Paid-up Policies

A further alternative is to make the policy paid-up, in which case no more premiums are payable and the company keeps the policy in force. However, there could be a taxable "chargeable event" on eventual claim. The sum assured is reduced, normally by the "proportionate" method. This means that the new sum assured bears roughly the same relation to the original one as the number of premiums actually paid bears to those payable under the original policy.

Thus, having paid five premiums on a policy requiring the payment of ten, Mr Drake should expect a paid-up value of about five-tenths of his £500,000 sum assured, while existing bonuses continue unreduced.

he surrender value is derived from the paid-up value by discounting the reduced sum assured over the remaining period of years until the original maturity date, and this will mean a lower figure than the paid-up value. The paid-up policy usually continues to participate in bonuses, but not all companies allow this.

Surrender Values

It is worth re-emphasising that the surrender value of the typical with-profit endowment policy over 20 or 25 years will be less than the total gross premiums paid for the first four or five years.

Such policies are designed to produce the expected benefit over the stated period, and if life insurance companies also had to guarantee surrender values in the early years at a rate that represented a better return on money invested, then those who stuck with their contracts would get less. Investment policy would be severely restricted, reducing the possibility of longer-term gains.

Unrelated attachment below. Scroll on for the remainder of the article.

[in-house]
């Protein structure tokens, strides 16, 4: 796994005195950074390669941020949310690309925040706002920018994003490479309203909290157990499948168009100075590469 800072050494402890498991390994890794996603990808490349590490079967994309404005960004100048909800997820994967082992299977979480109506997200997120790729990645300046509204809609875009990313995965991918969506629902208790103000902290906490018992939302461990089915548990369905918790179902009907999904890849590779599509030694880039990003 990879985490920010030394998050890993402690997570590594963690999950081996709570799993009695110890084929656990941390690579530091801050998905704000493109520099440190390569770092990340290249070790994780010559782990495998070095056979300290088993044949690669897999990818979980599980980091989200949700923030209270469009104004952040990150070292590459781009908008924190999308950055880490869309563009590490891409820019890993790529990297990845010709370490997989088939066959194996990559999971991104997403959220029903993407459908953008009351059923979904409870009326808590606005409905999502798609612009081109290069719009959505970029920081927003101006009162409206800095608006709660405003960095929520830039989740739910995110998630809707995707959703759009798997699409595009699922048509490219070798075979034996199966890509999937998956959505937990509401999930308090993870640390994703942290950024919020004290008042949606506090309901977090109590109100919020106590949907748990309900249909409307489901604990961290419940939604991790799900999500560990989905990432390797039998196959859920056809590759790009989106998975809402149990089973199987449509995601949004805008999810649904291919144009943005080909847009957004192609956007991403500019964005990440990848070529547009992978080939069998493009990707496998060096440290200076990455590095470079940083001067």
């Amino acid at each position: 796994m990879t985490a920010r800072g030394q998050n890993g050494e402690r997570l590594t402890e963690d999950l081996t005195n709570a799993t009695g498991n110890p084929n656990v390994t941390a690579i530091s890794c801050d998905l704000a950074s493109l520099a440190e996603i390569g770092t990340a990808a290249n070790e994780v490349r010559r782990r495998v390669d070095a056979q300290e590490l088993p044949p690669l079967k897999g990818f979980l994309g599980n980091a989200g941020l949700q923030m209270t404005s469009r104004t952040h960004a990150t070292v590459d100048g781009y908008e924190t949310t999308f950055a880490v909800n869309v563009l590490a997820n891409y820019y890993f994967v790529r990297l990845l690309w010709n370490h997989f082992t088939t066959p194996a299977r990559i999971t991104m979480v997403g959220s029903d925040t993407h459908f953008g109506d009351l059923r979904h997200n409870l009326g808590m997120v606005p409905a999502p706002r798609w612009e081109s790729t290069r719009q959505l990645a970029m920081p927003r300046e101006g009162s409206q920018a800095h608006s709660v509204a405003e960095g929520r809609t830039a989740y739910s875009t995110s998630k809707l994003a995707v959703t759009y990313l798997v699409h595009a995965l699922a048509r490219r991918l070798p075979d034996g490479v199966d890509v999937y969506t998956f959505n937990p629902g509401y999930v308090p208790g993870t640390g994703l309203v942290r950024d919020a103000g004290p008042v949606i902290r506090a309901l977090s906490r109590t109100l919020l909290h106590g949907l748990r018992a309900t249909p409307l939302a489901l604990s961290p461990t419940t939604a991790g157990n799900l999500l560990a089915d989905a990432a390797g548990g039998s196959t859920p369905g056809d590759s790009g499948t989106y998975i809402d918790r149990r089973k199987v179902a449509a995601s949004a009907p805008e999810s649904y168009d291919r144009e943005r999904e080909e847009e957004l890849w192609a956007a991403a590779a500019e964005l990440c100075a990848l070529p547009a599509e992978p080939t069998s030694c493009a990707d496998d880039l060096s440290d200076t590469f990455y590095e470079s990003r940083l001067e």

Low surrender values in the early years are a frequent cause of complaint against life insurance companies, but the only real answer is not to take out a long-term policy at all unless you are sure you can keep up the commitment. If you think you might not be able to, for purely financial reasons, then avoid such policies. (It is sometimes possible to provide that premiums will not be payable in a period of illness or disability through a "waiver of premiums" option, though the cost of this will obviously depend on age and health as well as on the size of the premium.)

As we shall see later, guaranteed surrender values are available on flexible endowment policies, usually from the tenth year onwards. But one group of life insurance companies - the Canadian life offices - does specifically write guaranteed surrender values into all its with-profit contracts. The surrender values guaranteed do not represent an attractive return on money invested in the early years, but they are often higher that those of companies which offer no such guarantee. However, such guarantees do have a cost, and the past and expected maturity results should be carefully compared.


Paid-up Policies

Policy Loans

The above example brings to us an important function of the with-profit policy. Mr Drake may well decide to launch himself in business before his policy matures. In this case, he can borrow from the life insurance company. The company will lend him 85-90% of the surrender value of the policy. Thus, if he started his own business five years after taking out the policy it may at that stage have a surrender value of £16,000. He could borrow £15,400 from the insurance company, which would charge him the interest rate applicable at the time and expect repayment of the capital out of the maturity... see: Policy Loans


Of interest